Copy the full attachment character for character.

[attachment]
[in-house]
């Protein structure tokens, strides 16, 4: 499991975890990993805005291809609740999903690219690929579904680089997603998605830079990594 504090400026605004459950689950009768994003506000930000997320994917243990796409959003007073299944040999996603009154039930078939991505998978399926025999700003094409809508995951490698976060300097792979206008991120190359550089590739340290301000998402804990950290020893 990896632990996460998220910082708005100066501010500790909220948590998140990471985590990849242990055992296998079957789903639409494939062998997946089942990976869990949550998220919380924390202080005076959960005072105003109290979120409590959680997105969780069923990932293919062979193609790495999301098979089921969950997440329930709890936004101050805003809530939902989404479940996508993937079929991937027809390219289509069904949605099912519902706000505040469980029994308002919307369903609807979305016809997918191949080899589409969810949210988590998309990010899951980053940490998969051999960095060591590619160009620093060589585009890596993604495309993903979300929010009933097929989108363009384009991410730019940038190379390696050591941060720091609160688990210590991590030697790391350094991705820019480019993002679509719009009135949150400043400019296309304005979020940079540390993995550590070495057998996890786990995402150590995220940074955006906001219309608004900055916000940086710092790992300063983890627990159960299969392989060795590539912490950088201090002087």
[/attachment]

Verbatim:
[in-house]
């Protein structure tokens, strides 16, 4: 499991975890990993805005291809609740999903690219690929579904680089997603998605830079990594 504090400026605004459950689950009768994003506000930000997320994917243990796409959003007073299944040999996603009154039930078939991505998978399926025999700003094409809508995951490698976060300097792979206008991120190359550089590739340290301000998402804990950290020893 990896632990996460998220910082708005100066501010500790909220948590998140990471985590990849242990055992296998079957789903639409494939062998997946089942990976869990949550998220919380924390202080005076959960005072105003109290979120409590959680997105969780069923990932293919062979193609790495999301098979089921969950997440329930709890936004101050805003809530939902989404479940996508993937079929991937027809390219289509069904949605099912519902706000505040469980029994308002919307369903609807979305016809997918191949080899589409969810949210988590998309990010899951980053940490998969051999960095060591590619160009620093060589585009890596993604495309993903979300929010009933097929989108363009384009991410730019940038190379390696050591941060720091609160688990210590991590030697790391350094991705820019480019993002679509719009009135949150400043400019296309304005979020940079540390993995550590070495057998996890786990995402150590995220940074955006906001219309608004900055916000940086710092790992300063983890627990159960299969392989060795590539912490950088201090002087």